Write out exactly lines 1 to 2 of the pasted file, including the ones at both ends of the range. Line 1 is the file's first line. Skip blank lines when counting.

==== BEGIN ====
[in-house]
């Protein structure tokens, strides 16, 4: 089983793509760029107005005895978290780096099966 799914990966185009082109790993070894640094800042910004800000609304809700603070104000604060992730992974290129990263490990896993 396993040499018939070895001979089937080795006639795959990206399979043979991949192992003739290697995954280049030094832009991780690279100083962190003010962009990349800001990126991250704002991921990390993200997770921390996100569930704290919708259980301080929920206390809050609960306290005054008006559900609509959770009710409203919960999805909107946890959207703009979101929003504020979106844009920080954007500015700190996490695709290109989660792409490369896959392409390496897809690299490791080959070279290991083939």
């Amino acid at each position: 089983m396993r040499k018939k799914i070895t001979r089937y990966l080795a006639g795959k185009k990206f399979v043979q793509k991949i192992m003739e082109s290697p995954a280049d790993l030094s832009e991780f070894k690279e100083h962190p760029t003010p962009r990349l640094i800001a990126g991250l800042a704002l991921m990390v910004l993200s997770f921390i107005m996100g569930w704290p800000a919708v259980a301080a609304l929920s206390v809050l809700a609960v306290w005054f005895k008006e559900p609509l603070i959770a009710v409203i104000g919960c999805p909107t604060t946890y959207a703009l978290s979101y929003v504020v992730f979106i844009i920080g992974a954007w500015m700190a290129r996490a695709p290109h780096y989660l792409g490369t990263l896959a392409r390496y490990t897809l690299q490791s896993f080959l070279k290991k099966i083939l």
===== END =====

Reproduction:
[in-house]
């Protein structure tokens, strides 16, 4: 089983793509760029107005005895978290780096099966 799914990966185009082109790993070894640094800042910004800000609304809700603070104000604060992730992974290129990263490990896993 396993040499018939070895001979089937080795006639795959990206399979043979991949192992003739290697995954280049030094832009991780690279100083962190003010962009990349800001990126991250704002991921990390993200997770921390996100569930704290919708259980301080929920206390809050609960306290005054008006559900609509959770009710409203919960999805909107946890959207703009979101929003504020979106844009920080954007500015700190996490695709290109989660792409490369896959392409390496897809690299490791080959070279290991083939």